Russia's Putin, others pleased as Trump win shocks world

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Story highlights

  • Russia calls for full restoration of ties with United States
  • Donald Trump has proposed rewriting relationships with allies

(CNN)Republican candidate Donald Trump's ascension to the White House has sent shock waves around the world. But it appears to have pleased one leader in particular: Russian President Vladimir Putin.

Within hours of Trump's victory speech early Wednesday, Putin congratulated the US president-elect and flagged Moscow's willingness to restore ties fully with its old Cold War foe, currently at loggerheads over the Syrian conflict.
    Donald Trump delivers his victory speech early Wednesday in New York.
    Russia featured heavily in a heated campaign, with Trump praising Putin as a firm leader as US officials accused Moscow of meddling by leaking hacked Democratic campaign emails to undermine Hillary Clinton's candidacy.
    Russian President Vladimir Putin welcomes Trump's victory.
    "(Trump) spoke about resuming and restoring relations with Russia. We understand the way to that will be difficult, taking into account the current state of degradation of relations between the US and Russia," Putin told Russian state television.
    "As I have repeatedly said, that is not our fault that Russia-US relations are in that state. Russia is ready and wants to restore the fully fledged relations with the US. I repeat we understand this will be difficult, but we are ready to play our part in it."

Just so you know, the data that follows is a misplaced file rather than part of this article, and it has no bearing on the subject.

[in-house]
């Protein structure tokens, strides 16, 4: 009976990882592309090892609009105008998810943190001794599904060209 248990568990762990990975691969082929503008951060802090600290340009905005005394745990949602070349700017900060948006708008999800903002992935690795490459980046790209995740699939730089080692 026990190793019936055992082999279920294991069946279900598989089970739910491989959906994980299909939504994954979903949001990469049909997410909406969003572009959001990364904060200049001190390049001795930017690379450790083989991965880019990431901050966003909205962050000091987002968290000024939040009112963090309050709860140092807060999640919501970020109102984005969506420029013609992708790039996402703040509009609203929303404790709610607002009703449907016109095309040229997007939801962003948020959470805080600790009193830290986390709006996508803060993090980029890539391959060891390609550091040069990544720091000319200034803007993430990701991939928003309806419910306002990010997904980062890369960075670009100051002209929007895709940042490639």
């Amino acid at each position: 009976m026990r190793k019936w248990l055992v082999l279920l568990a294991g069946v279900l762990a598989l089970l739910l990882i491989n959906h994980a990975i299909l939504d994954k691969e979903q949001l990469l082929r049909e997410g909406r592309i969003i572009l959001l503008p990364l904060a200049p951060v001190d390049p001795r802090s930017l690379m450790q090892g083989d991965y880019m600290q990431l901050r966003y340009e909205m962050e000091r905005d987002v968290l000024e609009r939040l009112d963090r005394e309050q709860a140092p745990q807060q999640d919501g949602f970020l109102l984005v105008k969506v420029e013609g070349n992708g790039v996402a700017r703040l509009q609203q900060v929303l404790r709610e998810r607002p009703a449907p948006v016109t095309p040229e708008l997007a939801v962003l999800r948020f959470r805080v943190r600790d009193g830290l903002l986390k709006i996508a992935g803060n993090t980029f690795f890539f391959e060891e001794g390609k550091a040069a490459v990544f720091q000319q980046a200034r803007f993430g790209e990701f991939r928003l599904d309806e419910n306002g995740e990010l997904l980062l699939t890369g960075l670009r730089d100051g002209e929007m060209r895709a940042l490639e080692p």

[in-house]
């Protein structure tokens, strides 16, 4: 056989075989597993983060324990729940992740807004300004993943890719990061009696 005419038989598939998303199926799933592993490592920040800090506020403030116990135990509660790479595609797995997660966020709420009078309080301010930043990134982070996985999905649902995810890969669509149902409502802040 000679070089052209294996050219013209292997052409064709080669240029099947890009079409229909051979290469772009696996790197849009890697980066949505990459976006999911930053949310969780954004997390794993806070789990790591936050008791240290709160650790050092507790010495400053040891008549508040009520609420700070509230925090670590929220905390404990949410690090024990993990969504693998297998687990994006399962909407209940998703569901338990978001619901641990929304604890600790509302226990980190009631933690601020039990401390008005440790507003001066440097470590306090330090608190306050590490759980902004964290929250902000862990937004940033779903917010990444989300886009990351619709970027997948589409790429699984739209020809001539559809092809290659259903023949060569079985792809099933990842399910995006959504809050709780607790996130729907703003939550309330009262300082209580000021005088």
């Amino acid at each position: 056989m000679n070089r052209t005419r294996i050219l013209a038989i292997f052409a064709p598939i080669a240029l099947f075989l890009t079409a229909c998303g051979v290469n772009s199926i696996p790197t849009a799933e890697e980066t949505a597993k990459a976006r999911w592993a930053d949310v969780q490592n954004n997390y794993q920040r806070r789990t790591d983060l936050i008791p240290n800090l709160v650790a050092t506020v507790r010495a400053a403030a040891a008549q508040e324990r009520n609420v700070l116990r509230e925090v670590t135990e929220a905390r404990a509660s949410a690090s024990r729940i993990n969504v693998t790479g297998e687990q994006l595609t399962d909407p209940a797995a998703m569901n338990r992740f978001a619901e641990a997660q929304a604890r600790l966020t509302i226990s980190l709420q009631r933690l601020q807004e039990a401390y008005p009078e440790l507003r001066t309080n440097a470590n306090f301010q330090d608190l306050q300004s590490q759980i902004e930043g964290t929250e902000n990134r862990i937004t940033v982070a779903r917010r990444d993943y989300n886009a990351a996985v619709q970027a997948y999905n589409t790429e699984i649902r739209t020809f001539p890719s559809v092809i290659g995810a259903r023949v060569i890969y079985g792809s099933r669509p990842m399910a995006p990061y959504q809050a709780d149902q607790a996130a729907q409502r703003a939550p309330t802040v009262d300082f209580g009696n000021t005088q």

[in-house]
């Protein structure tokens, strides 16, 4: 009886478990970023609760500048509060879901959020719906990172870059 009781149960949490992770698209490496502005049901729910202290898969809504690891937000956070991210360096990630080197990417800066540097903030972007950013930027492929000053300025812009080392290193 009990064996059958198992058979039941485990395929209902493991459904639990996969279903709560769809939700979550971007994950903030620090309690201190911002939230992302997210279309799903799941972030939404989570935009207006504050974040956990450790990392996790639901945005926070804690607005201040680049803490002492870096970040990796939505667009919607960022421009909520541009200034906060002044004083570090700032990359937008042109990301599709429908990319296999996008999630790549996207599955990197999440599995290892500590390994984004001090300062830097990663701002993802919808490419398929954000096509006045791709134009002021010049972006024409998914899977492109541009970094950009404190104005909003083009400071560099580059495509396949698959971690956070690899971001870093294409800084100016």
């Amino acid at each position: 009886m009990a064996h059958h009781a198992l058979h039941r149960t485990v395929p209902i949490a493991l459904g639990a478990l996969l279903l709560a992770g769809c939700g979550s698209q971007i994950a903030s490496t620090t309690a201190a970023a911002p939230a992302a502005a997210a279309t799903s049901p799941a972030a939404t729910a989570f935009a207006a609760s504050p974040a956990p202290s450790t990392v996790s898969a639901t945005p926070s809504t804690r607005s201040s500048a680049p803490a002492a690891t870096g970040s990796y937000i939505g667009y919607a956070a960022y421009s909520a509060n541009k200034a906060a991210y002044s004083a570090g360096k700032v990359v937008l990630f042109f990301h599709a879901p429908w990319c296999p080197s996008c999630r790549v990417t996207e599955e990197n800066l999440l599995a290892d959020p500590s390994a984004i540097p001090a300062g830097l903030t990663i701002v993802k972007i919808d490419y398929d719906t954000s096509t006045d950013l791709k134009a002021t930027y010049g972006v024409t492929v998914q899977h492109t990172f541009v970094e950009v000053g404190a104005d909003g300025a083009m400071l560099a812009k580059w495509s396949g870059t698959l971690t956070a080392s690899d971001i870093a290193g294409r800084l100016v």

But not all Russians were convinced. Garry Kasparov, the Russian chess grandmaster and fierce Putin critic, tweeted his reaction to Trump's victory: "Winter Is Here." Kasparov wrote a critical book about Putin called "Winter Is Coming."

    Diplomatic headaches

    The uncertainty about what a Trump presidency will mean for diplomatic relations was reflected in anxious statements from other parts of the world, particularly Europe.
    European Council President Donald Tusk said: "While respecting the democratic choice of the American people, we are at the same time aware of the new challenges that these results bring. One of them is this moment of uncertainty over the future of our transatlantic relations."
    "The events of the last months and days should be treated as a warning sign for all who believe in liberal democracy," he said. "This means that we should finally get our act together and bring back a sense of direction, bring back confidence, bring back a sense of order. Also in the global context whether we talk about trade, migration or security."